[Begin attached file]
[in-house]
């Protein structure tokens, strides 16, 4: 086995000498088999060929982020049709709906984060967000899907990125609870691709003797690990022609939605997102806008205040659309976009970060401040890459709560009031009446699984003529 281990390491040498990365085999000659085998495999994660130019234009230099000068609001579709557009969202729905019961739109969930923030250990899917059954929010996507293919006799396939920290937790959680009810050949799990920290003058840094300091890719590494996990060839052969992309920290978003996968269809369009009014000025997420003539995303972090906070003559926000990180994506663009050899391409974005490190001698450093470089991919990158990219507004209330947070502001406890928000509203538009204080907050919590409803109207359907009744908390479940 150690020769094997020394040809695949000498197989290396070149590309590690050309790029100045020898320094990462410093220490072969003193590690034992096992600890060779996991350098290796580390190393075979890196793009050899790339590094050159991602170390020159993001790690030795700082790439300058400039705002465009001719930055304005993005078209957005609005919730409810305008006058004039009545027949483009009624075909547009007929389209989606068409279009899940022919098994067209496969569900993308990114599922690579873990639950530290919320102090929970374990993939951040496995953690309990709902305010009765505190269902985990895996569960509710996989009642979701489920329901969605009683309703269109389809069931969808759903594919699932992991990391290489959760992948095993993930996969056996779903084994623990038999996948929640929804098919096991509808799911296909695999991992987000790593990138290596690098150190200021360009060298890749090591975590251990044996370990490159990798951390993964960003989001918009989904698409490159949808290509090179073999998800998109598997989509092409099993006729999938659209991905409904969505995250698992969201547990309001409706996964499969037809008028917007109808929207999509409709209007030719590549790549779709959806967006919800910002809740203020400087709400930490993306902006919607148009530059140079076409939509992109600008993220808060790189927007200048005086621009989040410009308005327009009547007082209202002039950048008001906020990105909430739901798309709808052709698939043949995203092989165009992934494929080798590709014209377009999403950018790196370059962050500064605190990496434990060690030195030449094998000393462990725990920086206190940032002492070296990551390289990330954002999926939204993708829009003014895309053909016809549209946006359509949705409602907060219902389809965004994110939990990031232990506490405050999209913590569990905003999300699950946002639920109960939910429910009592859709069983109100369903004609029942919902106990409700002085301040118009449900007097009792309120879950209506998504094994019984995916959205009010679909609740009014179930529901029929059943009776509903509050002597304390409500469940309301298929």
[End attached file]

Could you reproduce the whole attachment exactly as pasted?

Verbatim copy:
[in-house]
């Protein structure tokens, strides 16, 4: 086995000498088999060929982020049709709906984060967000899907990125609870691709003797690990022609939605997102806008205040659309976009970060401040890459709560009031009446699984003529 281990390491040498990365085999000659085998495999994660130019234009230099000068609001579709557009969202729905019961739109969930923030250990899917059954929010996507293919006799396939920290937790959680009810050949799990920290003058840094300091890719590494996990060839052969992309920290978003996968269809369009009014000025997420003539995303972090906070003559926000990180994506663009050899391409974005490190001698450093470089991919990158990219507004209330947070502001406890928000509203538009204080907050919590409803109207359907009744908390479940 150690020769094997020394040809695949000498197989290396070149590309590690050309790029100045020898320094990462410093220490072969003193590690034992096992600890060779996991350098290796580390190393075979890196793009050899790339590094050159991602170390020159993001790690030795700082790439300058400039705002465009001719930055304005993005078209957005609005919730409810305008006058004039009545027949483009009624075909547009007929389209989606068409279009899940022919098994067209496969569900993308990114599922690579873990639950530290919320102090929970374990993939951040496995953690309990709902305010009765505190269902985990895996569960509710996989009642979701489920329901969605009683309703269109389809069931969808759903594919699932992991990391290489959760992948095993993930996969056996779903084994623990038999996948929640929804098919096991509808799911296909695999991992987000790593990138290596690098150190200021360009060298890749090591975590251990044996370990490159990798951390993964960003989001918009989904698409490159949808290509090179073999998800998109598997989509092409099993006729999938659209991905409904969505995250698992969201547990309001409706996964499969037809008028917007109808929207999509409709209007030719590549790549779709959806967006919800910002809740203020400087709400930490993306902006919607148009530059140079076409939509992109600008993220808060790189927007200048005086621009989040410009308005327009009547007082209202002039950048008001906020990105909430739901798309709808052709698939043949995203092989165009992934494929080798590709014209377009999403950018790196370059962050500064605190990496434990060690030195030449094998000393462990725990920086206190940032002492070296990551390289990330954002999926939204993708829009003014895309053909016809549209946006359509949705409602907060219902389809965004994110939990990031232990506490405050999209913590569990905003999300699950946002639920109960939910429910009592859709069983109100369903004609029942919902106990409700002085301040118009449900007097009792309120879950209506998504094994019984995916959205009010679909609740009014179930529901029929059943009776509903509050002597304390409500469940309301298929």